Moreover, while some fault private interests for gaming the pricing system, Scully and others said that the root of the problem is mispricing by Medicare.
"It's all about economic incentives," Scully said. "If you lay the bread crumbs out, you can't blame people for following."
To many observers, including the bipartisan National Commission on Fiscal Responsibility and Reform, federal-health care spending represents the nation's single largest fiscal challenge in the long run.
At the heart of this is Medicare, which, even after the Affordable Care Act is fully implemented, will consume more federal money than any other health-care program, according to estimates from the Congressional Budget Office.
Medicare spending is forecast to rise at about 7 percent per year, partly because of the aging of the population and partly because per-patient costs will rise.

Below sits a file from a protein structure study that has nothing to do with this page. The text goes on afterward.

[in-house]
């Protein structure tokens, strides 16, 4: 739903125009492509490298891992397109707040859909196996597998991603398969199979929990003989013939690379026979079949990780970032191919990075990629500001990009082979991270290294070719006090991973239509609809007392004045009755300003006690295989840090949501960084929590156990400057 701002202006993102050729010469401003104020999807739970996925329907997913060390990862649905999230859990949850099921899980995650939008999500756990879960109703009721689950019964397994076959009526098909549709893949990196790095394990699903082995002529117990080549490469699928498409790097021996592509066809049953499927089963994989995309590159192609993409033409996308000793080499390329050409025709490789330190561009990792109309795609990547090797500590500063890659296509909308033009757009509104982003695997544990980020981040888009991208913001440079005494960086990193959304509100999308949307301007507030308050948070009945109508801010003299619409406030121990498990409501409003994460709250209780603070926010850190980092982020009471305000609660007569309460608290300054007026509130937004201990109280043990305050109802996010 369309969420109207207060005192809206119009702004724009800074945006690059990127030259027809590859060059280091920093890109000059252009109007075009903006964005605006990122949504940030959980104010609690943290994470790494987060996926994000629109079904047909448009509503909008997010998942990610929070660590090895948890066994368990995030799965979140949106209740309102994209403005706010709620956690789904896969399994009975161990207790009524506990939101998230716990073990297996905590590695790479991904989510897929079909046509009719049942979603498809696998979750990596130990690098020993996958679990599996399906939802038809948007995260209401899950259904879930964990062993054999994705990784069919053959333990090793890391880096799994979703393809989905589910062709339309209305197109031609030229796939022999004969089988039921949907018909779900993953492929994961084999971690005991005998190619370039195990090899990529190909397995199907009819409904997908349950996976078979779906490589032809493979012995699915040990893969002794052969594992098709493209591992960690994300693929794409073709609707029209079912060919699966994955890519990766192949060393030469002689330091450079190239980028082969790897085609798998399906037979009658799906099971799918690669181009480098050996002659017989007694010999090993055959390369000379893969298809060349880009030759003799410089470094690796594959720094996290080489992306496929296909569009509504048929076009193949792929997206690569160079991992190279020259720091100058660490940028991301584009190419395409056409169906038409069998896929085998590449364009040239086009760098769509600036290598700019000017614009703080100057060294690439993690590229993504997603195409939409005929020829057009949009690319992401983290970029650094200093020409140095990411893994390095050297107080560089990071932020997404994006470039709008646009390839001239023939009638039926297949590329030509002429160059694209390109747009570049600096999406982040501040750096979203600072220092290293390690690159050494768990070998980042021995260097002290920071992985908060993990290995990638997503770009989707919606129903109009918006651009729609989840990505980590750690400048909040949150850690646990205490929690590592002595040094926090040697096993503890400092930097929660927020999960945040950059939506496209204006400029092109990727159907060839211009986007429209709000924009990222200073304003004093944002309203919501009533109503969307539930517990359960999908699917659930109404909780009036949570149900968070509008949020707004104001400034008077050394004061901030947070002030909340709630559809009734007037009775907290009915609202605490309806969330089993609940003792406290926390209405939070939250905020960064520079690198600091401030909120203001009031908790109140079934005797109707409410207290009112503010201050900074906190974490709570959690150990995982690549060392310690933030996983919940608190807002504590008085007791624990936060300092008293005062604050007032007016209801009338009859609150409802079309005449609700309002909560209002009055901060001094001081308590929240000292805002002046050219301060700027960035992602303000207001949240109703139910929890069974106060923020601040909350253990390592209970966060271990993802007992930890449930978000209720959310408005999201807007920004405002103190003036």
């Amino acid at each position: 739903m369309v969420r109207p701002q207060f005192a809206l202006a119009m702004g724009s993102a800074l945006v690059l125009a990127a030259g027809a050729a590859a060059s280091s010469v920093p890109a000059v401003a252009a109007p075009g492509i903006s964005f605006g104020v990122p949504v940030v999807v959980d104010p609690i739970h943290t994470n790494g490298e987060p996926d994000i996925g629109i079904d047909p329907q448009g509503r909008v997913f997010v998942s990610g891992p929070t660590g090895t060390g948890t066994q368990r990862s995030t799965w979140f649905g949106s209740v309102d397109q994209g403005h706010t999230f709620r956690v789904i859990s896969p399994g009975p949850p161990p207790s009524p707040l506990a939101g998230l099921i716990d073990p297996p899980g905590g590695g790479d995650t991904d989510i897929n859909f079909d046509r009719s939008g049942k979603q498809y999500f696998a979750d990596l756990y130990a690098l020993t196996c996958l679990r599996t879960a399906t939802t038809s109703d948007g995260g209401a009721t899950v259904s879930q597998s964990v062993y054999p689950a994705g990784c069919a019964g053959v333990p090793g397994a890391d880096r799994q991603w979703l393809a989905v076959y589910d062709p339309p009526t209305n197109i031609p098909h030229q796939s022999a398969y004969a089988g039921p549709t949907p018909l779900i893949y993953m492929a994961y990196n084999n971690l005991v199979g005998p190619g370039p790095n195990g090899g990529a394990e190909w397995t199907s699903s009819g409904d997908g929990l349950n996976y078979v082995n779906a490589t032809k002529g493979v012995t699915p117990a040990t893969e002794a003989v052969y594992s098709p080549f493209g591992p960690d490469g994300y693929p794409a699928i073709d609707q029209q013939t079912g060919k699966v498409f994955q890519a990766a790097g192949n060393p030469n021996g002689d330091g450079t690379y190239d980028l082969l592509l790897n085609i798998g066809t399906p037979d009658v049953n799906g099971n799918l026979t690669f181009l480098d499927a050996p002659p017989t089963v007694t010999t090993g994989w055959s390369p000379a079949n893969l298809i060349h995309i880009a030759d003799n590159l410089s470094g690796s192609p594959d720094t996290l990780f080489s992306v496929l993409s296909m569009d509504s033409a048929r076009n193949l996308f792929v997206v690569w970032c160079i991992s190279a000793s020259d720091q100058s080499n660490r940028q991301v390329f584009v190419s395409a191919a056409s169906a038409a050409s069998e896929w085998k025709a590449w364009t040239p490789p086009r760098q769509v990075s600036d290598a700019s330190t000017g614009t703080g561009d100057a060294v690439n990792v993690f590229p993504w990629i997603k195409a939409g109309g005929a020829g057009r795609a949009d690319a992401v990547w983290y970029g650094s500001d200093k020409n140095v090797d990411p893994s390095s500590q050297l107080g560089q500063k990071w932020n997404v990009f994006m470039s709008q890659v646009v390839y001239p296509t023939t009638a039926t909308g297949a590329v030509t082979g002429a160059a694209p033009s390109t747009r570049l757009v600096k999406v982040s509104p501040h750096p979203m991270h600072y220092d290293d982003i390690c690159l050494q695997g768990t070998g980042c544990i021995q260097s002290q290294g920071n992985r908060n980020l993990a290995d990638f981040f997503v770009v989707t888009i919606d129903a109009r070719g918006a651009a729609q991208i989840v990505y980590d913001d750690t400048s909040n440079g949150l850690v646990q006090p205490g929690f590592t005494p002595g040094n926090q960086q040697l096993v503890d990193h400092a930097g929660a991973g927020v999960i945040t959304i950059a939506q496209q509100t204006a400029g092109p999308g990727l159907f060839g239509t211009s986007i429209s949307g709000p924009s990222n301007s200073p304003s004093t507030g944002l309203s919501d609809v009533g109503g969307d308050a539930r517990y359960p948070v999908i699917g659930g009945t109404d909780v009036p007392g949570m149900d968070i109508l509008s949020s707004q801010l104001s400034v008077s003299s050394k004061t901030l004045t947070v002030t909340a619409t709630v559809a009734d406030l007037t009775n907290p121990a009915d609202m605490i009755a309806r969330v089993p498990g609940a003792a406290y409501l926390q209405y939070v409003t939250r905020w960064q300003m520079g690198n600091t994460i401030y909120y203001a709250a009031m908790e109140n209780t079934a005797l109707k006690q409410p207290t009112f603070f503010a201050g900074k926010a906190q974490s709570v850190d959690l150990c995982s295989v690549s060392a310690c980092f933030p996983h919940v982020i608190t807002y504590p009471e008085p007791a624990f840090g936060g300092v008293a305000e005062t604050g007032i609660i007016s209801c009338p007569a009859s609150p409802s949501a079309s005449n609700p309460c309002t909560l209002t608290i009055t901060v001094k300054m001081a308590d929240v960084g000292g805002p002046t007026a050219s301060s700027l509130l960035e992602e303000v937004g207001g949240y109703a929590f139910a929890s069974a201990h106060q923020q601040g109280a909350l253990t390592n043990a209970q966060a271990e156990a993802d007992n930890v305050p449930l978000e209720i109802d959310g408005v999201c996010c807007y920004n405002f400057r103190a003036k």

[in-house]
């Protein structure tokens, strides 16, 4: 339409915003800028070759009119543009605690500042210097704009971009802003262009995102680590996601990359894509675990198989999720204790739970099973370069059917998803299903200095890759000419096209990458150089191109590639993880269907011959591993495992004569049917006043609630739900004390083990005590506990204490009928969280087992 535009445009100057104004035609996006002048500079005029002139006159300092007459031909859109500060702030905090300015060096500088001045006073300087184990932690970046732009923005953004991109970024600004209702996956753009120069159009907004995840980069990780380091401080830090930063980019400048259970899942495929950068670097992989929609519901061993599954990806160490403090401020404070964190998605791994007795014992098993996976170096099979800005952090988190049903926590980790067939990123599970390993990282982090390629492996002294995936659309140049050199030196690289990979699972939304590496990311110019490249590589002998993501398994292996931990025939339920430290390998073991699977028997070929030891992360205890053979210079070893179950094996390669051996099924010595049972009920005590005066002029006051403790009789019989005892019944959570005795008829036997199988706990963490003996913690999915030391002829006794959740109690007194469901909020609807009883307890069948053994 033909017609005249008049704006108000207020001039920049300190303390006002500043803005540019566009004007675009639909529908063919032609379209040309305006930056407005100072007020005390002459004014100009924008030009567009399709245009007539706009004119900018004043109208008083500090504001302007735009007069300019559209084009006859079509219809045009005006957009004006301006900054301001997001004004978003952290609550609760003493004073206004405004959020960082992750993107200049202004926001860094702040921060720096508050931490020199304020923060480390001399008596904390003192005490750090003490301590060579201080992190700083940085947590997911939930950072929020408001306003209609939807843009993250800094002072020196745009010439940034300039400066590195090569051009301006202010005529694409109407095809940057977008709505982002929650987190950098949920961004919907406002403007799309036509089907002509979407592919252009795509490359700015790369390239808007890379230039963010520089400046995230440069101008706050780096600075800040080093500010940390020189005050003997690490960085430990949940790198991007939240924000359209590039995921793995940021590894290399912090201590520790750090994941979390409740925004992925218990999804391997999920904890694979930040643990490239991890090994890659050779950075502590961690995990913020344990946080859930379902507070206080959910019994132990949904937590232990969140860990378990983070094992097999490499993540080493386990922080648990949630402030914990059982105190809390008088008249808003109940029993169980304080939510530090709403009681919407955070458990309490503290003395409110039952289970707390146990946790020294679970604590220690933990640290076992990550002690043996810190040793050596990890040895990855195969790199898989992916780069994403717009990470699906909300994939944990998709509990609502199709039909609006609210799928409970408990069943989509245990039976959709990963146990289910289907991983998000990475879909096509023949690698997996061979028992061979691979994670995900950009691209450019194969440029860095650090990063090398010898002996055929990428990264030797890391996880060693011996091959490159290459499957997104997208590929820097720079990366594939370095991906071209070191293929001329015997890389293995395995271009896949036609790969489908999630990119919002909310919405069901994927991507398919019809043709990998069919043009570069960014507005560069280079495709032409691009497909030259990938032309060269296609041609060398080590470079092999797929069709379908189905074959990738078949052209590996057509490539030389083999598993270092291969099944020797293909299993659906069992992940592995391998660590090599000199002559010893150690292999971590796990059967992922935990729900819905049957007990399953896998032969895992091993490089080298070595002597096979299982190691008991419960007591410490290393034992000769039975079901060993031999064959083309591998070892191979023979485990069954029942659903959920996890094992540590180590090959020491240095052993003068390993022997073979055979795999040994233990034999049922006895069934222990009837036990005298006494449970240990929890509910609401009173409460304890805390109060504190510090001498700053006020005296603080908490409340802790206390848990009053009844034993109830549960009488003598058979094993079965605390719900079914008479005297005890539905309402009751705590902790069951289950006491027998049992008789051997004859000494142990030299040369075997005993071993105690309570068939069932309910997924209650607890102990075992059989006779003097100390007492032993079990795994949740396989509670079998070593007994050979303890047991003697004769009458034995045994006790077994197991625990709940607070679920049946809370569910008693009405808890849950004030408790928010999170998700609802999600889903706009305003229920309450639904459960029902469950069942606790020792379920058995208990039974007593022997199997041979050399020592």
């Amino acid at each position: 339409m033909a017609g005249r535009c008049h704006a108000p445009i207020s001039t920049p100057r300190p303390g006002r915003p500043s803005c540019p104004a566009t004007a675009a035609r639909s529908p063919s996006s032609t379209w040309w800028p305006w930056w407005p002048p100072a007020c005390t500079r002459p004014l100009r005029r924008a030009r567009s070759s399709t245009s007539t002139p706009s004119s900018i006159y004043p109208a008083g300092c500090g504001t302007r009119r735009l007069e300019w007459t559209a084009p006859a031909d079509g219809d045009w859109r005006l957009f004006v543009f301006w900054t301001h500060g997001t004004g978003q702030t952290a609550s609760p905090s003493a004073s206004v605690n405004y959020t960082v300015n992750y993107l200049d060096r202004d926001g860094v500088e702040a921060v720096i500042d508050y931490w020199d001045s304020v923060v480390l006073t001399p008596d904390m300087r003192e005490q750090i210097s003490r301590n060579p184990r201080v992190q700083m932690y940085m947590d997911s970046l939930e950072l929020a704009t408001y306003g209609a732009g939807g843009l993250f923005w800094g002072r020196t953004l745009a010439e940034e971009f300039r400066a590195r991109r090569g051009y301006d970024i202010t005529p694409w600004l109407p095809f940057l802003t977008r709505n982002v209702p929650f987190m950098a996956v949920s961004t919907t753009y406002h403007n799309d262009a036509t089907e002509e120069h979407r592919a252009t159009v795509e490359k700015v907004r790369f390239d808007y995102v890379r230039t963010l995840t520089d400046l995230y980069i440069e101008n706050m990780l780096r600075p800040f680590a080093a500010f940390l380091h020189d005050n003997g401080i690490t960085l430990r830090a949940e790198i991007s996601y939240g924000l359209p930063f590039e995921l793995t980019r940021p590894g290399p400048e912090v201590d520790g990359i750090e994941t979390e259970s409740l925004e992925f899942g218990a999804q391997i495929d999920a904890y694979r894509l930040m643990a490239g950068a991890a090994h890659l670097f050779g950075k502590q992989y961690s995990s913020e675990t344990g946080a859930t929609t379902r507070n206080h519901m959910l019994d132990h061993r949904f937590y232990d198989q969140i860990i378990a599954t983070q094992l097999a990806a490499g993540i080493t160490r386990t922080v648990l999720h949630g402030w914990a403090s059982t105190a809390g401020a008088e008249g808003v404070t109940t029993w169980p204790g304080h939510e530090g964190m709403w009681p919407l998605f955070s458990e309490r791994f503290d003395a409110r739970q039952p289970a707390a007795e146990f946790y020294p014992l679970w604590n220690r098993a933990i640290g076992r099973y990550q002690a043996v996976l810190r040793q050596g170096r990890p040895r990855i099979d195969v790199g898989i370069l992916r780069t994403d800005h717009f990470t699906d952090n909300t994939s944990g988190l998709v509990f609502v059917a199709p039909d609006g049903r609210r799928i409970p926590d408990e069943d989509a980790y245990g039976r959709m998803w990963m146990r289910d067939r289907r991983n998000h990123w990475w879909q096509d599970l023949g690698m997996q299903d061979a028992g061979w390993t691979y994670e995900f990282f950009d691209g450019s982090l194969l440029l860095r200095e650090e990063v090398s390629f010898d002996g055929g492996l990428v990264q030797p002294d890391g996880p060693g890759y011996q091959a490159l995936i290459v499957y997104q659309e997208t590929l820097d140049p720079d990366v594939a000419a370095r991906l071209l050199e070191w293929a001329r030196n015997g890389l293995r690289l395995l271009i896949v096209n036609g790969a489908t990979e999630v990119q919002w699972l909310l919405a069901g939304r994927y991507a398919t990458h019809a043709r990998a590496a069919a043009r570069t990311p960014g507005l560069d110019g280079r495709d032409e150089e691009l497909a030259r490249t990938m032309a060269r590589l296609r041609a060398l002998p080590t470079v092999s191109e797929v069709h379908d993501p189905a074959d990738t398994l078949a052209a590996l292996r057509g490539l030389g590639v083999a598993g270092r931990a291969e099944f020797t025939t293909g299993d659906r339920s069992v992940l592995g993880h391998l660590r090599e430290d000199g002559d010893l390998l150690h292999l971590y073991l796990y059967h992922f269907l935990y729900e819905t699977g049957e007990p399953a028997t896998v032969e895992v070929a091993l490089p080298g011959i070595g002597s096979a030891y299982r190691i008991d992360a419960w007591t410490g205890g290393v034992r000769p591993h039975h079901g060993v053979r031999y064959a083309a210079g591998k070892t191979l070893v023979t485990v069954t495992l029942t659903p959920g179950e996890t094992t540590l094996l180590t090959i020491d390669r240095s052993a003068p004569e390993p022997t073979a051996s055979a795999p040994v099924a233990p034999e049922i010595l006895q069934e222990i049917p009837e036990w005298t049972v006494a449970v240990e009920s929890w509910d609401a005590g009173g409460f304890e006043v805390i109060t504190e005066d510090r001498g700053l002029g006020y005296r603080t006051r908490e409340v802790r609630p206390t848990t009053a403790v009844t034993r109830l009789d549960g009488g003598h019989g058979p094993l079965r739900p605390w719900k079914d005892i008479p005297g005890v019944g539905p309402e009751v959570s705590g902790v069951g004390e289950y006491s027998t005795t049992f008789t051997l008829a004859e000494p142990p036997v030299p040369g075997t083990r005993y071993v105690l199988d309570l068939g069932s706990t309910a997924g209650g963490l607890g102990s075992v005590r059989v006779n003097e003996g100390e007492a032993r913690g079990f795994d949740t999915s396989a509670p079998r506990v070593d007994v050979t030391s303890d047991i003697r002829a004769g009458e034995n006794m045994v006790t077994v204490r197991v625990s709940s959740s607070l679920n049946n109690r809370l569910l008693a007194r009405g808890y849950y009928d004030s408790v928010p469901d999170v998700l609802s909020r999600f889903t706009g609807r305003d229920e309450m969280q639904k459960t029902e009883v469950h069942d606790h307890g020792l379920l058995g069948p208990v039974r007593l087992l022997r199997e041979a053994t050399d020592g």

Ten years from now, net federal spending for Medicare will amount to $903 billion, according to the CBO, while spending on Medicaid and children's health insurancewill come to $578 billion and spending for the health insurance exchanges and related items will come to $134 billion.
Economists believe that the Medicare prices are even more important than that massive scale suggests, because in the absence of a traditional market for medical services, the Medicare prices form the foundation for private insurers, as well.
That is partly because Medicare is such a huge player in the market, accounting for more than a fifth of the money spent on personal health care. But there is a second, possibly more important impetus: Because of the complexity of modern medicine, setting prices is an arduous, time-consuming task. Insurers save money by letting Medicare do the work.
To measure the impact of Medicare prices, Gottlieb and Jeffrey Clemens at the University of California at San Diego analyzed millions of claims to see how changes in Medicare prices were followed by changes in the prices that private insurers paid. The results were stark.